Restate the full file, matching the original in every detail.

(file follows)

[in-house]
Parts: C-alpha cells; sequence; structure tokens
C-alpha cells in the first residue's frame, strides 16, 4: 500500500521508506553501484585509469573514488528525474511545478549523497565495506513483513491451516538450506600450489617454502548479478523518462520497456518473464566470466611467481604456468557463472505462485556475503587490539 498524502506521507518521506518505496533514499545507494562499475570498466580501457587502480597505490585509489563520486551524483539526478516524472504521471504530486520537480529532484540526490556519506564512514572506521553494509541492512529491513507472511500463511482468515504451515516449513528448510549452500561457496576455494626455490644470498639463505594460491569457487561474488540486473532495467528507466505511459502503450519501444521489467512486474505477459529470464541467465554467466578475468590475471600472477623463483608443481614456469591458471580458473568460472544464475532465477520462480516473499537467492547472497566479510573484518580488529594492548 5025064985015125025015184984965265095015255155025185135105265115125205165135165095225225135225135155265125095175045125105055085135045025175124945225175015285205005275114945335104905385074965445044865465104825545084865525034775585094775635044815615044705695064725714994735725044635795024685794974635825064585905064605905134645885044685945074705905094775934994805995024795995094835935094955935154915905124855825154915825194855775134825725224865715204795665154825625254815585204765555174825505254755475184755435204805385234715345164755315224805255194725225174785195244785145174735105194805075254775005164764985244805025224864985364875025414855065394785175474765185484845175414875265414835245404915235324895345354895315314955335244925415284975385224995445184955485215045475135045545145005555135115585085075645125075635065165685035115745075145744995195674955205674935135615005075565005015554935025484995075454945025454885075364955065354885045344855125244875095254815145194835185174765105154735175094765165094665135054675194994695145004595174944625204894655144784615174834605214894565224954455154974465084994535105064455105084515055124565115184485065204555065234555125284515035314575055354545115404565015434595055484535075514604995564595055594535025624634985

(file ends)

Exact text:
[in-house]
Parts: C-alpha cells; sequence; structure tokens
C-alpha cells in the first residue's frame, strides 16, 4: 500500500521508506553501484585509469573514488528525474511545478549523497565495506513483513491451516538450506600450489617454502548479478523518462520497456518473464566470466611467481604456468557463472505462485556475503587490539 498524502506521507518521506518505496533514499545507494562499475570498466580501457587502480597505490585509489563520486551524483539526478516524472504521471504530486520537480529532484540526490556519506564512514572506521553494509541492512529491513507472511500463511482468515504451515516449513528448510549452500561457496576455494626455490644470498639463505594460491569457487561474488540486473532495467528507466505511459502503450519501444521489467512486474505477459529470464541467465554467466578475468590475471600472477623463483608443481614456469591458471580458473568460472544464475532465477520462480516473499537467492547472497566479510573484518580488529594492548 5025064985015125025015184984965265095015255155025185135105265115125205165135165095225225135225135155265125095175045125105055085135045025175124945225175015285205005275114945335104905385074965445044865465104825545084865525034775585094775635044815615044705695064725714994735725044635795024685794974635825064585905064605905134645885044685945074705905094775934994805995024795995094835935094955935154915905124855825154915825194855775134825725224865715204795665154825625254815585204765555174825505254755475184755435204805385234715345164755315224805255194725225174785195244785145174735105194805075254775005164764985244805025224864985364875025414855065394785175474765185484845175414875265414835245404915235324895345354895315314955335244925415284975385224995445184955485215045475135045545145005555135115585085075645125075635065165685035115745075145744995195674955205674935135615005075565005015554935025484995075454945025454885075364955065354885045344855125244875095254815145194835185174765105154735175094765165094665135054675194994695145004595174944625204894655144784615174834605214894565224954455154974465084994535105064455105084515055124565115184485065204555065234555125284515035314575055354545115404565015434595055484535075514604995564595055594535025624634985